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EcoRick
6th of August 2007 (Mon), 18:10
I've recently purchased a 5D and started shooting in raw. Boy does it use a ton of storage! I currently have an IBM laptop with about 80GB of storage which is getting chewed up quickly. I've asked my IT person what is the safest and most effective way to store pictures on a seperate hard drive, as I use my computer for my business as well. He suggested looking into an external hard drive which offers redundancy within it so that if one drive goes down, the other has the data. He was going to do additional research, however he suggested Buffalo hard drives as a starting point. As my hard drive almost went down last year, I'm very sensitive to this. Any experience anyone has with this problem and how they solved it would be appreciated.

primoz
7th of August 2007 (Tue), 02:34
Backup disks are only way to go. CDs or DVDs are not all that safe as people imagine, especially after few years, so external hard disks are best option. Buffalo or something else doesn't really matter, since disks inside of box can be produced only by few hard drives manufacturer. If you want to be really safe, go with one of boxes which have 2 (or more) disks in it in mirror mode. And for that, Buffalo is one of cheapest options available.

vetkrazy
7th of August 2007 (Tue), 14:55
Hard drives are ridiculously low right now. Having had a hard drive melt down in the past has made me paranoid. I use two Seagate 500mm externals for mirrored backup besides an internal backup. I then burn to dvd just in case. I don't know anything about the Buffalos but get some backup in place.

cfcRebel
7th of August 2007 (Tue), 17:05
Here's a discussion on backups that contain some useful information.
Backup Solution (http://photography-on-the.net/forum/showthread.php?t=348641)

Dave Ringkor
8th of August 2007 (Wed), 00:53
EcoRick, your IT guy can build you a cheap backup server out of any old PC, a free OS such as Linux, which includes the RAID software to provide redundancy, and whatever hard disks you may have. This server can be put on the network and accessed from Windows PCs or Macs just like any other file server. Stick a DVD burner or tape drive in it and write a few scripts and you can have automated off-site archival storage too. Hey, I wonder if I should start a side business building and administering these servers & services for professional photographers who don't have IT guys...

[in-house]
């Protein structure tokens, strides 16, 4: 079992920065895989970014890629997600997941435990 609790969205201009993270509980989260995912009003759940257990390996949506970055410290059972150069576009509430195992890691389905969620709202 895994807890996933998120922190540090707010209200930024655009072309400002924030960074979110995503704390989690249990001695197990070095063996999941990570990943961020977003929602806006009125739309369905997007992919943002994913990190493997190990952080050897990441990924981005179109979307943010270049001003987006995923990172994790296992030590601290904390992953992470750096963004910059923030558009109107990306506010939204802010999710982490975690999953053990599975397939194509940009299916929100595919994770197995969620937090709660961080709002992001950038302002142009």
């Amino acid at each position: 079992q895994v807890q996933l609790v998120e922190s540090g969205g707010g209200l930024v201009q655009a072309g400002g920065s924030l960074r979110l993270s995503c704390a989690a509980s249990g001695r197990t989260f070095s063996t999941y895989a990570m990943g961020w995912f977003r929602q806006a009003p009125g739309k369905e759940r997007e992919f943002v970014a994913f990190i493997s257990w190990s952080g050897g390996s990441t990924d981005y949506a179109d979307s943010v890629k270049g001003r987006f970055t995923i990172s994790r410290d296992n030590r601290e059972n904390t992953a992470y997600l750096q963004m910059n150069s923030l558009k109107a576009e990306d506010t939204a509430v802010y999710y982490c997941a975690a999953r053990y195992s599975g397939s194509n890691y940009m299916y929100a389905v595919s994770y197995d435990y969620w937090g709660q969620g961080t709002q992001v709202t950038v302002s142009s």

EcoRick
8th of August 2007 (Wed), 07:29
Dave, If you can do whatever you said and it works, you certainly have a potential side business. I'm going to forward this to my IT guy and let him explain it to me.

Thanks for all the replies so far. I had no idea how quickly I'd chew up disk space with the 5D and Raw.

primoz
8th of August 2007 (Wed), 08:46
I agree Dave. It can be done, but unless you have a bit more then average knowledge (unfortunately nowadays it seems "normal" computer knowledge is limited to turning it on and off, at least for people who I normally meet :confused: ), it's too much trouble to go through. Especially since nowadays dedicated NAS systems aren't all that expensive anymore, as they were few years ago.

FrankRizzo
8th of August 2007 (Wed), 09:23
Dave, your suggestion would be great if you're technical enough to setup and maintain such a server. Even if you paid someone to do it for you, you'd still be left with a home-brew server and be dependent on someone indefinitely to maintain and repair it. If you're going to get your hands dirty with a white box, why not go all out and get an actual server with a server OS such as Small small business server. Then you'd have a single source for support and an all-encompassing warranty. Then lets look at redundant power supplies, dual processors, more memory, a nice big UPS system, maybe you'd get better performance with RAID10!

Yes I'm taking this all too far, but my point is that what is easy for you would not be easy for most people. For most, a dedicated "appliance" with a warranty and a simple configuration interface is best. It might not be the cheapest, and you might not get as much street cred, but the whole idea is to keep it simple and reliable. I for one don't want to learn how to manage linux in order to know that my images are safe and that other users on my home network cannot delete them.

tommykjensen
8th of August 2007 (Wed), 09:29
I agree Dave. It can be done, but unless you have a bit more then average knowledge (unfortunately nowadays it seems "normal" computer knowledge is limited to turning it on and off, at least for people who I normally meet :confused: ), it's too much trouble to go through. Especially since nowadays dedicated NAS systems aren't all that expensive anymore, as they were few years ago.

I agree. I do consider myself being pretty knowledgeable when it comes to pc's and I could easily build my own server with lots of storage on (at least if using windows I would probably have problems doing in with a *nix os).

But I have decided I want to go with ready made solutions. Right now I am using a Buffalo Link Station for backup and will later this year add a RAID5/6 unit for backup. But I will still make regular backups to DVD's and test them. You have a point that DVD's/CD's don't last for ever but I think if you regularly make new ones and remember to test them they are a fine backup combined with a RAID solution.

I would never use a RAID solution as the only backup.